Boehringer Ingelheim Rainbow Network
06 September 2017

“Nothing to Hide Anymore”

Markus Pax, works at Boehringer Ingelheims’s IT Operations Quality Control Europe & Asian Pacific department and describes himself as “very hetero-influenced”. After a divorce in mid-life, Markus Pax realized he is gay.


Initially, coming out was not easy for him. But openly acknowledging his identity as a gay man and committing to the Boehringer Ingelheim’s Rainbow Employee Resource Group has helped him to come to terms with himself. An Interview by Jan Pfaff.

Mr Pax, how are you going to spend today’s evening?


I will spend my evening very conservatively at home on the couch with my family. We are a wonderful rainbow family. Together with my son and my “stepdaughter”, we are going to cook. My partner has come out only two years prior to me and due to our late outings we are both very equal in our roles and for example, we have no assigned roles in the household there is no “house husband” among us. My partner and I are fully equal on all accounts.


You have come out at your work environment at Boehringer Ingelheim. What experiences did you have with leaders and colleagues in your professional life?


I have been living in a permanent relationship with a man for two and a half years now. It was only after the divorce from my wife in 2014 that I fully realised that I am gay. Before I came out at the workplace, my co-workers only knew me as a husband with a wife. I knew it was better to explain myself to my direct colleagues before they could spot me somewhere with my partner. The atmosphere in my team was quite relaxed after my outing. My team leader also reacted very positively and said to me “So what, you’re still the same. It’s your work that matters.” One colleague, to whom I came out first, could help me a lot afterwards: he is “straight” , but likes Ralf Koenig Since I had yet to learn “gayness”, I could learn much from him about gays and the world of everyday gay life.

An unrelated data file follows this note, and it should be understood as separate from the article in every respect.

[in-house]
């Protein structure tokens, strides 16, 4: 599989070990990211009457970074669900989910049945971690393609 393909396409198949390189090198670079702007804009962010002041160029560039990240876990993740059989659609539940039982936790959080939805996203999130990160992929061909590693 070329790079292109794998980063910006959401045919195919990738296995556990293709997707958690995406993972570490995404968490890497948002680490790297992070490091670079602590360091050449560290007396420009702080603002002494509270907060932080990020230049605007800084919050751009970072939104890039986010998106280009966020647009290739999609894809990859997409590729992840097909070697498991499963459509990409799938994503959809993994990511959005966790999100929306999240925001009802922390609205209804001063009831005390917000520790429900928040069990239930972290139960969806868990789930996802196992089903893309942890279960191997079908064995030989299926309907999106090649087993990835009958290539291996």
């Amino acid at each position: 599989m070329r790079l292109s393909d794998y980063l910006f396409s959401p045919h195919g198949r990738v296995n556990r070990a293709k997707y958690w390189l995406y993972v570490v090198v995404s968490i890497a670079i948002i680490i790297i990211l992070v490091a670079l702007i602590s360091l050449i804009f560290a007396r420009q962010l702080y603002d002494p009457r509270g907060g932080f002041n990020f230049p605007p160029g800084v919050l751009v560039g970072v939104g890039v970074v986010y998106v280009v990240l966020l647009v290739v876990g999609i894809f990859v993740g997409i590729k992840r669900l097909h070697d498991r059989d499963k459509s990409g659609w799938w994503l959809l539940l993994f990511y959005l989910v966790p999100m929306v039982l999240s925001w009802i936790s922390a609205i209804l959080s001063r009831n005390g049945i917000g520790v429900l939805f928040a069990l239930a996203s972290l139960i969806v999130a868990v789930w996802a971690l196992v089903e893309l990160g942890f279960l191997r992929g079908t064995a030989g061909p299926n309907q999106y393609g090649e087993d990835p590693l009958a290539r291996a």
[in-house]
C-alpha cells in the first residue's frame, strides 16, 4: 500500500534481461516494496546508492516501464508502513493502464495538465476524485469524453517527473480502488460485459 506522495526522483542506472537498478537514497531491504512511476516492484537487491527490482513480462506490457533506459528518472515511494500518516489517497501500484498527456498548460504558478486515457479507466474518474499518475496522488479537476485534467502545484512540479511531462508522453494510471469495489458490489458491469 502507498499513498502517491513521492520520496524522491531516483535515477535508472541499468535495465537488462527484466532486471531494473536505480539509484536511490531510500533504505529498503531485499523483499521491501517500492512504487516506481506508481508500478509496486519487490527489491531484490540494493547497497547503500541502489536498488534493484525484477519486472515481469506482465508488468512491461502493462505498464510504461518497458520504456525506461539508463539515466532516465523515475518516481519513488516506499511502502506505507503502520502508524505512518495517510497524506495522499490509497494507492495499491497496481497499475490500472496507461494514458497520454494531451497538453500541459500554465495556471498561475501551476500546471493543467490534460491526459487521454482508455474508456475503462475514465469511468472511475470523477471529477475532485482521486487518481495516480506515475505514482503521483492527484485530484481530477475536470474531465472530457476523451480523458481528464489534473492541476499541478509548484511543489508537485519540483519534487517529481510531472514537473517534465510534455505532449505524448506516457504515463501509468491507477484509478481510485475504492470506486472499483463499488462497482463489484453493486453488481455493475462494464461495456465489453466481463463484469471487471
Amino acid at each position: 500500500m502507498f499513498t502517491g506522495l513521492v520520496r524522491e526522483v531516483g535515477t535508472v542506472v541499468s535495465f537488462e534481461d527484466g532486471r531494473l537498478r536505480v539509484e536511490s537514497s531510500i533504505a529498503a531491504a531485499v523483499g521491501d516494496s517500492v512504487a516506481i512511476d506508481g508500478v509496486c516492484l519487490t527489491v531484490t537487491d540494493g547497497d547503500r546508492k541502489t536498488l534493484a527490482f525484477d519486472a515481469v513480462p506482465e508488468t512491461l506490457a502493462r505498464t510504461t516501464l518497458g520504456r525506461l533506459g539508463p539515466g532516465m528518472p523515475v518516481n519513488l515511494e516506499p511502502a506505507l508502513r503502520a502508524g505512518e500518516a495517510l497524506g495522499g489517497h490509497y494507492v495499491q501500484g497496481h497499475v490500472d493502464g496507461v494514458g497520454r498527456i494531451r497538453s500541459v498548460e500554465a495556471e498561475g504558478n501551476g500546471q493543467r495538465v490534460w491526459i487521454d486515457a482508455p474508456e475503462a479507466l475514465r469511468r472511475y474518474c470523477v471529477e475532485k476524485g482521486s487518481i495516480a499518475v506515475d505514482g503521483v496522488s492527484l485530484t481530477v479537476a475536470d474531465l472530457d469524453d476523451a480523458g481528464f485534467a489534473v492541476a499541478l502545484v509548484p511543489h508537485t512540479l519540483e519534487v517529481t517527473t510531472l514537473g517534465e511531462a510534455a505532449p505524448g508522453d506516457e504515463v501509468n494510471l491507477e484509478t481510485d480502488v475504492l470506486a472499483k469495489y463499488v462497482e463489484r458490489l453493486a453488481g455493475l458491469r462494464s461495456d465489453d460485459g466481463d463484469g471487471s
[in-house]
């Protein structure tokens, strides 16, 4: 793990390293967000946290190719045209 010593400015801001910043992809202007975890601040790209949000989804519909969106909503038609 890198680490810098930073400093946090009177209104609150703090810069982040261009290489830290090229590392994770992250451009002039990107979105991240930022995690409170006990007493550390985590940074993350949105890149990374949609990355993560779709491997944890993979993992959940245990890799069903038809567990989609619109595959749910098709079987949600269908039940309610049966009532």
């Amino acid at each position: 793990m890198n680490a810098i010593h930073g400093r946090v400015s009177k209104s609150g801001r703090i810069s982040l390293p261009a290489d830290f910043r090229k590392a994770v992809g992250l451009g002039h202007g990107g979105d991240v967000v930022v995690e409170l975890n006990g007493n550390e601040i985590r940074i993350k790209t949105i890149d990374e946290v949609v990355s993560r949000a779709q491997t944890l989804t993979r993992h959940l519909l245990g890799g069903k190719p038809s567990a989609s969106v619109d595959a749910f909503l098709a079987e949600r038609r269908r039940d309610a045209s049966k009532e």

In January of this year, you changed your place of work to your current team which entailed kind of a second outing. Was this experience positive, as well?


Yes, and I have learned that I can sometimes learn very personal things from conversation partners, because people have become much more open to me. With some of my colleagues, I can treat the topic in a very relaxed way. When I brought my partner to our team’s festivities, some of my colleagues mistook him for some new staff member.


What role do sexual orientation and gender identity play in Boehringer Ingelheim’s everyday life?


Actually, none at all. We strive for inclusion, but at the same time, living in the closet was hell forme. I had to meet my boyfriend in secret and be very careful of what I toldpeople about myself in conversations – or so I thought. After my coming out, I felt relieved: now I can freely have a chat, because there is nothing to hide anymore. And I can be my authentic/true self. I can comfortably bring my partner with me to company events. I am also open about my orientation on Facebook. My surroundings and my neighbours are aware of it. I am much more careful in an international setting or in certain countries where being gay may not be well received